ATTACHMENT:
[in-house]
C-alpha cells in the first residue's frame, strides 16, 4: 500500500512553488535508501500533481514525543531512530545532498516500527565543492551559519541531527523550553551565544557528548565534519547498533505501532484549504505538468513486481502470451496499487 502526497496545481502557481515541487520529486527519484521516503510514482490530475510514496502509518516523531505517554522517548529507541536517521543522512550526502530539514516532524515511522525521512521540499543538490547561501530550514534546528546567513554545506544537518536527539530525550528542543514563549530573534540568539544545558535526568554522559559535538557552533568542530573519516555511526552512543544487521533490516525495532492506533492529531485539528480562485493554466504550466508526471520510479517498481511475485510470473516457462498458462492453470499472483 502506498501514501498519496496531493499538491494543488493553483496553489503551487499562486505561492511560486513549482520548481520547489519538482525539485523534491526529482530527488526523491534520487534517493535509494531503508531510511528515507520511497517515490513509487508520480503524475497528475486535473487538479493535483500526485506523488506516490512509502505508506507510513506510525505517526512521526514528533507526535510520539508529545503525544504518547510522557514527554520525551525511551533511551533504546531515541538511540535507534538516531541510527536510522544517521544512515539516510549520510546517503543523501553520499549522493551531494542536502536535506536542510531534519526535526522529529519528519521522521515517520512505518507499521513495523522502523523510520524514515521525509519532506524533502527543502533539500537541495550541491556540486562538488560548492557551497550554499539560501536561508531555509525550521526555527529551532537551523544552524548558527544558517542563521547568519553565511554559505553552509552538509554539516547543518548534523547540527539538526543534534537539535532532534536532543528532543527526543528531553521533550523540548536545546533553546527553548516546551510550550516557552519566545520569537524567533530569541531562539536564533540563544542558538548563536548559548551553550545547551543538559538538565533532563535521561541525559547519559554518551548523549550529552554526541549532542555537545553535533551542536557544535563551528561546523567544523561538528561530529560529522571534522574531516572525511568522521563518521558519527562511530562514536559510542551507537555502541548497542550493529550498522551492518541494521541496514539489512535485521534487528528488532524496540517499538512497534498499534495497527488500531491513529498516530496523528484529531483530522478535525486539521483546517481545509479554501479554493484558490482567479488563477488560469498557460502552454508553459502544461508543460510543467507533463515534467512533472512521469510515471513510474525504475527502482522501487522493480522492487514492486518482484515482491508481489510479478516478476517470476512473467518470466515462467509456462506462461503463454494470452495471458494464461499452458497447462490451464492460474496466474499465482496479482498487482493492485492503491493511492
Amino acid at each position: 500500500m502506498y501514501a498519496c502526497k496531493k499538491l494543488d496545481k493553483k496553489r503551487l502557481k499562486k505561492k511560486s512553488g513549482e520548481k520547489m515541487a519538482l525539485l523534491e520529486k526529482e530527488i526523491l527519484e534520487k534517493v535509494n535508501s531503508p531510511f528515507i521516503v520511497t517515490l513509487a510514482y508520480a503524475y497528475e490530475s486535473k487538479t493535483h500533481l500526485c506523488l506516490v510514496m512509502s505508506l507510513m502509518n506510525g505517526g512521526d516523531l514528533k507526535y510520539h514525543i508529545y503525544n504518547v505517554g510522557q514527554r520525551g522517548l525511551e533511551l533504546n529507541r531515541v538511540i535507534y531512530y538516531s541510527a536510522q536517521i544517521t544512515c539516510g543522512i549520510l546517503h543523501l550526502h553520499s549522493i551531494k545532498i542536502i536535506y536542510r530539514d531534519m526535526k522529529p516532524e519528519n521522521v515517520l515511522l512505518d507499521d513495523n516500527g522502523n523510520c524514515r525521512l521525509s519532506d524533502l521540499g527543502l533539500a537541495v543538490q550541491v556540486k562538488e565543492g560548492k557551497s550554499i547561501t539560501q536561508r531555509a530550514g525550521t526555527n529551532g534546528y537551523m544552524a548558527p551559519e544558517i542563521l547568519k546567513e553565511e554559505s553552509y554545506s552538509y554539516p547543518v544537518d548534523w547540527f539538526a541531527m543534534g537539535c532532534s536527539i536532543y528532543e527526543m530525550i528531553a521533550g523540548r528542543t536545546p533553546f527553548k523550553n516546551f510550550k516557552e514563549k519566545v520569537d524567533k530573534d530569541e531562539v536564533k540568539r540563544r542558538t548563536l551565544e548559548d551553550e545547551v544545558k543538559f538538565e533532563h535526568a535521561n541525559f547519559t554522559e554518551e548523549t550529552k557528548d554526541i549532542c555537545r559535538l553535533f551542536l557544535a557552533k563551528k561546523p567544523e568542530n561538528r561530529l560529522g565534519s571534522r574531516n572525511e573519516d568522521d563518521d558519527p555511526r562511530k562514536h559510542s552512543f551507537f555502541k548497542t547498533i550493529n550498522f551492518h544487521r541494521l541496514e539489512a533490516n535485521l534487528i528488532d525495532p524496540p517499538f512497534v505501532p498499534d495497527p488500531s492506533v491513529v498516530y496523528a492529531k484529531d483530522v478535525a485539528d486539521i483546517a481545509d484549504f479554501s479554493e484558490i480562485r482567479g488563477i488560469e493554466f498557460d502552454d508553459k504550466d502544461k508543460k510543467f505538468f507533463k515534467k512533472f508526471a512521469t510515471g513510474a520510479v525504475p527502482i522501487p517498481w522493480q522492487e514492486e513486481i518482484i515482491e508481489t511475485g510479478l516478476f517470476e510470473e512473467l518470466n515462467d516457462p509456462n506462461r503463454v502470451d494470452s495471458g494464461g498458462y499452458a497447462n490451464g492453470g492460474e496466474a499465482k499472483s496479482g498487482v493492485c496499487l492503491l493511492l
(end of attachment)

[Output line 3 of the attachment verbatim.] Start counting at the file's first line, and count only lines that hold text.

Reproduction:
Amino acid at each position: 500500500m502506498y501514501a498519496c502526497k496531493k499538491l494543488d496545481k493553483k496553489r503551487l502557481k499562486k505561492k511560486s512553488g513549482e520548481k520547489m515541487a519538482l525539485l523534491e520529486k526529482e530527488i526523491l527519484e534520487k534517493v535509494n535508501s531503508p531510511f528515507i521516503v520511497t517515490l513509487a510514482y508520480a503524475y497528475e490530475s486535473k487538479t493535483h500533481l500526485c506523488l506516490v510514496m512509502s505508506l507510513m502509518n506510525g505517526g512521526d516523531l514528533k507526535y510520539h514525543i508529545y503525544n504518547v505517554g510522557q514527554r520525551g522517548l525511551e533511551l533504546n529507541r531515541v538511540i535507534y531512530y538516531s541510527a536510522q536517521i544517521t544512515c539516510g543522512i549520510l546517503h543523501l550526502h553520499s549522493i551531494k545532498i542536502i536535506y536542510r530539514d531534519m526535526k522529529p516532524e519528519n521522521v515517520l515511522l512505518d507499521d513495523n516500527g522502523n523510520c524514515r525521512l521525509s519532506d524533502l521540499g527543502l533539500a537541495v543538490q550541491v556540486k562538488e565543492g560548492k557551497s550554499i547561501t539560501q536561508r531555509a530550514g525550521t526555527n529551532g534546528y537551523m544552524a548558527p551559519e544558517i542563521l547568519k546567513e553565511e554559505s553552509y554545506s552538509y554539516p547543518v544537518d548534523w547540527f539538526a541531527m543534534g537539535c532532534s536527539i536532543y528532543e527526543m530525550i528531553a521533550g523540548r528542543t536545546p533553546f527553548k523550553n516546551f510550550k516557552e514563549k519566545v520569537d524567533k530573534d530569541e531562539v536564533k540568539r540563544r542558538t548563536l551565544e548559548d551553550e545547551v544545558k543538559f538538565e533532563h535526568a535521561n541525559f547519559t554522559e554518551e548523549t550529552k557528548d554526541i549532542c555537545r559535538l553535533f551542536l557544535a557552533k563551528k561546523p567544523e568542530n561538528r561530529l560529522g565534519s571534522r574531516n572525511e573519516d568522521d563518521d558519527p555511526r562511530k562514536h559510542s552512543f551507537f555502541k548497542t547498533i550493529n550498522f551492518h544487521r541494521l541496514e539489512a533490516n535485521l534487528i528488532d525495532p524496540p517499538f512497534v505501532p498499534d495497527p488500531s492506533v491513529v498516530y496523528a492529531k484529531d483530522v478535525a485539528d486539521i483546517a481545509d484549504f479554501s479554493e484558490i480562485r482567479g488563477i488560469e493554466f498557460d502552454d508553459k504550466d502544461k508543460k510543467f505538468f507533463k515534467k512533472f508526471a512521469t510515471g513510474a520510479v525504475p527502482i522501487p517498481w522493480q522492487e514492486e513486481i518482484i515482491e508481489t511475485g510479478l516478476f517470476e510470473e512473467l518470466n515462467d516457462p509456462n506462461r503463454v502470451d494470452s495471458g494464461g498458462y499452458a497447462n490451464g492453470g492460474e496466474a499465482k499472483s496479482g498487482v493492485c496499487l492503491l493511492l